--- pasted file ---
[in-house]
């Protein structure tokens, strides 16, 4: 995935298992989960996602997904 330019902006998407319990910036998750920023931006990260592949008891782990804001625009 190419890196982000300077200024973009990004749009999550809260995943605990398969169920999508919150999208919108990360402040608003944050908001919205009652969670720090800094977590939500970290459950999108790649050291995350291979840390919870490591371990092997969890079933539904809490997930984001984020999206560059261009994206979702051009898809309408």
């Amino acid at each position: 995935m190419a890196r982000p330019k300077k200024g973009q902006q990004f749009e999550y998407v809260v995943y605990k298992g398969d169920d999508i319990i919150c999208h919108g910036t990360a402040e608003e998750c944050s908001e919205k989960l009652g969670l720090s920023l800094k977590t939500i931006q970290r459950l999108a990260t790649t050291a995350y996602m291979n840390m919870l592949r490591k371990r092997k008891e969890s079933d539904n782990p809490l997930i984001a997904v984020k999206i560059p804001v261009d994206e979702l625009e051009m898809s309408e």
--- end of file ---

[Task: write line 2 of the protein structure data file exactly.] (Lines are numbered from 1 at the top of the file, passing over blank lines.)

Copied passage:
């Protein structure tokens, strides 16, 4: 995935298992989960996602997904 330019902006998407319990910036998750920023931006990260592949008891782990804001625009 190419890196982000300077200024973009990004749009999550809260995943605990398969169920999508919150999208919108990360402040608003944050908001919205009652969670720090800094977590939500970290459950999108790649050291995350291979840390919870490591371990092997969890079933539904809490997930984001984020999206560059261009994206979702051009898809309408």